• Or we forget to make the movie worth any bit of entertainment or talent: “The Informant” might be the worst movie I’ve ever had the displeasure of sitting through — wildly, mind-numbingly boring. I left the theater caring so very little for the characters, if they had been crumbled in the theater hallway being eaten by a pack of rabid parrots, I wouldn’t have minded.

That leaves the fourth category: Movies that won’t be nominated for any awards, but no one cares because they’re so much fun. “Eat Pray Love” certainly is on the better end of this category. Aside from good performances and breath-taking scenery, the movie is a joy to watch. Why?

  1. Julia Roberts. In every bad review I’ve read, no one can deny her talent or likability.  America’s sweetheart indeed.
  2. Javier Bardem. He’s what a man should be: handsome, rugged, hesitant and weepy when his grown son has to leave at the end of a visit. His only flaw? In one scene when he and Roberts’ Liz Gilbert are reading, he puts on music and takes her hands to dance. First, he removes the book from her grasp. And he … dog ears … a page. ((shudder)) BOOK MARKS, MAN.
  3. The scenery. I love to travel. I want to see everything. Gilbert’s time in Bali, surprisingly, made for the loveliest scenes to watch. Bali has beautiful beaches, lovely apartments and people you want to sit and drink coffee with.

Have you seen it yet? Tell me what you thought!

‘It’s so fluffy!’

13 Jul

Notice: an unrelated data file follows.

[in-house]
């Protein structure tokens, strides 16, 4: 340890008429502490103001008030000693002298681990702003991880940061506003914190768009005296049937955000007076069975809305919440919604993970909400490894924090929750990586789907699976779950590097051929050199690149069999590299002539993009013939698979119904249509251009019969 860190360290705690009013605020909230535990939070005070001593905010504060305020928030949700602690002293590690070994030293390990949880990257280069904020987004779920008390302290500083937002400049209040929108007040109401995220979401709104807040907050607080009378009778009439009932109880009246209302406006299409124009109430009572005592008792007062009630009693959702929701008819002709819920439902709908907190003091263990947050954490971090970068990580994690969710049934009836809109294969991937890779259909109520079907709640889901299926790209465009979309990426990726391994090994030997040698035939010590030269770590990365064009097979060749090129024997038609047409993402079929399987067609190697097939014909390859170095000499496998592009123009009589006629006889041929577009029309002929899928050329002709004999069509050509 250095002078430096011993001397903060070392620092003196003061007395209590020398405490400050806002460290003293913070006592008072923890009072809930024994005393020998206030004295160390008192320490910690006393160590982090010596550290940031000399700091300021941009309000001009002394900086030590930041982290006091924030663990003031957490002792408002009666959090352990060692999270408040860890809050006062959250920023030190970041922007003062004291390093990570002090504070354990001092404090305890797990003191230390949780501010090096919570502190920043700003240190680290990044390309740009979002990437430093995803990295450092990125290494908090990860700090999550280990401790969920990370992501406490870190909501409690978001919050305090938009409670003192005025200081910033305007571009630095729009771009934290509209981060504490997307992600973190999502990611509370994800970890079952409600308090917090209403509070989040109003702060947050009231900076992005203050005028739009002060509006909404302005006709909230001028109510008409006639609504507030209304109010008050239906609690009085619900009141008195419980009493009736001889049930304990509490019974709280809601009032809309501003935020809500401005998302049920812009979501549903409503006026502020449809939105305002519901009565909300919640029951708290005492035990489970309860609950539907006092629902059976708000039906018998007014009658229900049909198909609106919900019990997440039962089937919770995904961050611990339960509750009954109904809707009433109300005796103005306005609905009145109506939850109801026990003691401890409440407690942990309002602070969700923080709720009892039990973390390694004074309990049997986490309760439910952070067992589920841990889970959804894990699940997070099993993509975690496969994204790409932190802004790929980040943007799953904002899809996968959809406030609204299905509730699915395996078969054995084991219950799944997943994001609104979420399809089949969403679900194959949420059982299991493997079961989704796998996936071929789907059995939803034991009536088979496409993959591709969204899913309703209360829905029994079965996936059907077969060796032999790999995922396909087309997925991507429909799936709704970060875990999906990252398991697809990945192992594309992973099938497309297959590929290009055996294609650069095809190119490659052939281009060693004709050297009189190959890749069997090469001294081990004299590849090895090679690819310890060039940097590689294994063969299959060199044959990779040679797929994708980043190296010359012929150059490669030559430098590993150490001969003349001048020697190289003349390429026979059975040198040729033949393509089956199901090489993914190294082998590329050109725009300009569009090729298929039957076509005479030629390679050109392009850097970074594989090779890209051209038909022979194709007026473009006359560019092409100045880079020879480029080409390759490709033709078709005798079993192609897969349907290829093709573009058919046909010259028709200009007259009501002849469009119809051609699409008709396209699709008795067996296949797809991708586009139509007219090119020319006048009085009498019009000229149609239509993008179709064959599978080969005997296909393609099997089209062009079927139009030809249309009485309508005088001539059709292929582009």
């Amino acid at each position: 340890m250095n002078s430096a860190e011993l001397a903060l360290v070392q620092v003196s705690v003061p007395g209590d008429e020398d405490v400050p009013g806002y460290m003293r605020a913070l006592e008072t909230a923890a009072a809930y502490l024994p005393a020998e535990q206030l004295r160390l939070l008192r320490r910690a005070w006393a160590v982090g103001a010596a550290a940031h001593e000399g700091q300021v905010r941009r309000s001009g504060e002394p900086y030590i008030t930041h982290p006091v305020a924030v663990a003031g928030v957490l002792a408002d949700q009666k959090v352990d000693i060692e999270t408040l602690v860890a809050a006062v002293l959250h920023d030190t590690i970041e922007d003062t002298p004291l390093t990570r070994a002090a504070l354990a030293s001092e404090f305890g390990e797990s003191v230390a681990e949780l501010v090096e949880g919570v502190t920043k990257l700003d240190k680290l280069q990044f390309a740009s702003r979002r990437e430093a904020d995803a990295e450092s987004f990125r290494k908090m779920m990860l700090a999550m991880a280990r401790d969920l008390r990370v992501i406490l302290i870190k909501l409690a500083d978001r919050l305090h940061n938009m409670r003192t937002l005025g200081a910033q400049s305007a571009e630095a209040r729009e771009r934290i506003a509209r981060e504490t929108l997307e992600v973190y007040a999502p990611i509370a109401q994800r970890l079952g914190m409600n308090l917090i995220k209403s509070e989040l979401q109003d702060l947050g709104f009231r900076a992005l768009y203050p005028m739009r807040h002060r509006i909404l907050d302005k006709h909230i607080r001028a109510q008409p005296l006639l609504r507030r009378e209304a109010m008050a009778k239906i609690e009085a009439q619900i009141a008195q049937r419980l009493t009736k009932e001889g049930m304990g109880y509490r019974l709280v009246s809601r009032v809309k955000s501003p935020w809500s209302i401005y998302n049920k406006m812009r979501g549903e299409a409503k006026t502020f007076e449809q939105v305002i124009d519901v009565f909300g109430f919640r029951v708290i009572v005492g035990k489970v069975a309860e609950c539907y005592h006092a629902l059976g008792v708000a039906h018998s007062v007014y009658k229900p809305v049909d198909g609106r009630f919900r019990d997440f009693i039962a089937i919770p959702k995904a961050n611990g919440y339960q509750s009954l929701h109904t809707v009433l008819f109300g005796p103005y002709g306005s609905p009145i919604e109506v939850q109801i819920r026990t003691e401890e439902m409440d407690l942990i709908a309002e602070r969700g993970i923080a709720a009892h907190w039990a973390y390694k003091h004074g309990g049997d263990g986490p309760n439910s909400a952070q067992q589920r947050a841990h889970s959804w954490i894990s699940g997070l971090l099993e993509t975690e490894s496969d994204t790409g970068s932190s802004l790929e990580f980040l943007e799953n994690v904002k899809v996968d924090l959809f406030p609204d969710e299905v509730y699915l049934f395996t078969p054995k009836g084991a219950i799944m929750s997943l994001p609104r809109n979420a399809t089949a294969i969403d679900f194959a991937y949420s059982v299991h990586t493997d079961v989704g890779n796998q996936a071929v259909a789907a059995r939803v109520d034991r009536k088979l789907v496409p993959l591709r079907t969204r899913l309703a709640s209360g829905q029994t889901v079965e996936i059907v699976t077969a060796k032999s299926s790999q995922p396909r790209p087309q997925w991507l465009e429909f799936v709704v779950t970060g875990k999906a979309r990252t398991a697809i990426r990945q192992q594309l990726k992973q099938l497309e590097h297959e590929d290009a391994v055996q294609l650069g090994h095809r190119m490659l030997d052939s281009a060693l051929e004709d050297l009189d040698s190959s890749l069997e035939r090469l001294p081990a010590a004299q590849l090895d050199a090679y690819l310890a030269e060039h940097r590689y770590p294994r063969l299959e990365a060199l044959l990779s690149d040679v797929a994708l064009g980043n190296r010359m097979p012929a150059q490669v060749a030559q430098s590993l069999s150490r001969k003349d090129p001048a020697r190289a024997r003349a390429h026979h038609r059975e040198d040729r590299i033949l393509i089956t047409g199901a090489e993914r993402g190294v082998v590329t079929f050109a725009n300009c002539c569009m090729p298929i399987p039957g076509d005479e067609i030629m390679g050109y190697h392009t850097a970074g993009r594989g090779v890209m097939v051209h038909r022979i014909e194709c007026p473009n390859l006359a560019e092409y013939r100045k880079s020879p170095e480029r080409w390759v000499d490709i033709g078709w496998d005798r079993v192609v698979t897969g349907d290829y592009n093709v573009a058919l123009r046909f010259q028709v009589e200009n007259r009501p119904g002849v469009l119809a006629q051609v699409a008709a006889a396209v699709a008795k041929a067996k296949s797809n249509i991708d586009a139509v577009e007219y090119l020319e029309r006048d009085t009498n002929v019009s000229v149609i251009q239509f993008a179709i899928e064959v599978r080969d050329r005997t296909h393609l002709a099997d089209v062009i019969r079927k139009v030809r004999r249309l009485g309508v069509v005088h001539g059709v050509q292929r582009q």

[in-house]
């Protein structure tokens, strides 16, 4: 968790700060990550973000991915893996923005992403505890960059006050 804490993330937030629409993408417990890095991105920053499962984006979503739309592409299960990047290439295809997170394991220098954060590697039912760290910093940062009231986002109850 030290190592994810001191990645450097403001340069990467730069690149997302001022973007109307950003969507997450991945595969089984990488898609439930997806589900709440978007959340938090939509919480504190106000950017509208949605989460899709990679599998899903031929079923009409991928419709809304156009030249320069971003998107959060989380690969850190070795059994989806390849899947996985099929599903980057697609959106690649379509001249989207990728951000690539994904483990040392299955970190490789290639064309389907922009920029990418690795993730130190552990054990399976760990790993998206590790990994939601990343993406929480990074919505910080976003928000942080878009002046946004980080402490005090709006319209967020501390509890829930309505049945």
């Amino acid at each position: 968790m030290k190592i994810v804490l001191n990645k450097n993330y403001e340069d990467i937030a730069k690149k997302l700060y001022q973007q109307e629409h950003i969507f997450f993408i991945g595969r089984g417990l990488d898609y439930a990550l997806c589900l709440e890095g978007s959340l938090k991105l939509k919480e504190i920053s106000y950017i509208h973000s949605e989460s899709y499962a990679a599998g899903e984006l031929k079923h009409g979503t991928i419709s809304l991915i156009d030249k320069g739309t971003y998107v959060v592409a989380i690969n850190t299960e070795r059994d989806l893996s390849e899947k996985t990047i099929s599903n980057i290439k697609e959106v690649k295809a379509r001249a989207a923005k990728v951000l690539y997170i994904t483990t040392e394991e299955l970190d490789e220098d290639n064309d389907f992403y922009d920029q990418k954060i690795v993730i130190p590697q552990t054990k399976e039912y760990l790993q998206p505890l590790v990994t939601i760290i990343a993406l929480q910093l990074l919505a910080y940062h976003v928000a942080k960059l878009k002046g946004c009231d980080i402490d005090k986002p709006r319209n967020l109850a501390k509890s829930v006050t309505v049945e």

Recently, it’s come to my attention that the best, most innovative, creative and well-written movies are, as of late, all cartoons. This summer has been full of crud. In fact, the two very best movies I’ve seen in theaters in 2010 are “How to Train Your Dragon” and, just this weekend, “Despicable Me.”

Instead of giving all the millions of reasons why you should see the Steve Carell-led flick, I’m going to give you this two-second clip. I’ve watched it maybe two dozen times. Best three words in cinema this year.

The scenes where you laugh so hard, you get dizzy

7 Jun

It was the furry wall that did it.

I loved “Forgetting Sarah Marshall,” and Russell Brand stole every scene he was it. It only made sense to pull him out and feature him with straight man Jonah Hill for the new “Get Him to the Greek.”

There are certain scenes in cinema that cause me to hyperventilate with laugher. I might nearly fall off the chair or just start giggling incessantly when I’m so much as preparing to watch the scene. “Greek” has one of those scenes. I won’t ruin it for anyone who hasn’t seen the flick, but suffice it to say that the offending scene involves a drug called “Jeffrey” (innocent-sounding enough, no?) and a wall of fur.

Need to figure out if that scene is enough to see the full movie for? Well, you can either trust me that it is, or you can compare it to my other two inexplicably fabulous scenes:

* The scene takes place in “Bruce Almighty.” The film is funny enough, though it’s probably not anyone’s favorite Jim Carrey film. The scene, however, makes the whole movie worth it. Remember when Carey’s God fiddles with Steve Carell’s anchor Evan Baxter? It’s silly and nonscene and makes me snort every time.

* The second scene is probably a little more well-loved and universal: Abigail Breslin’s dance performance in the Little Miss Sunshine competition. Holy God, I die every time. “Is he here? Where’s your grandpa right now?” “In the trunk of our car.”

Which movie scenes make you literally gasp for breath for the laughter? And has anyone else seen “Get Him to the Greek”?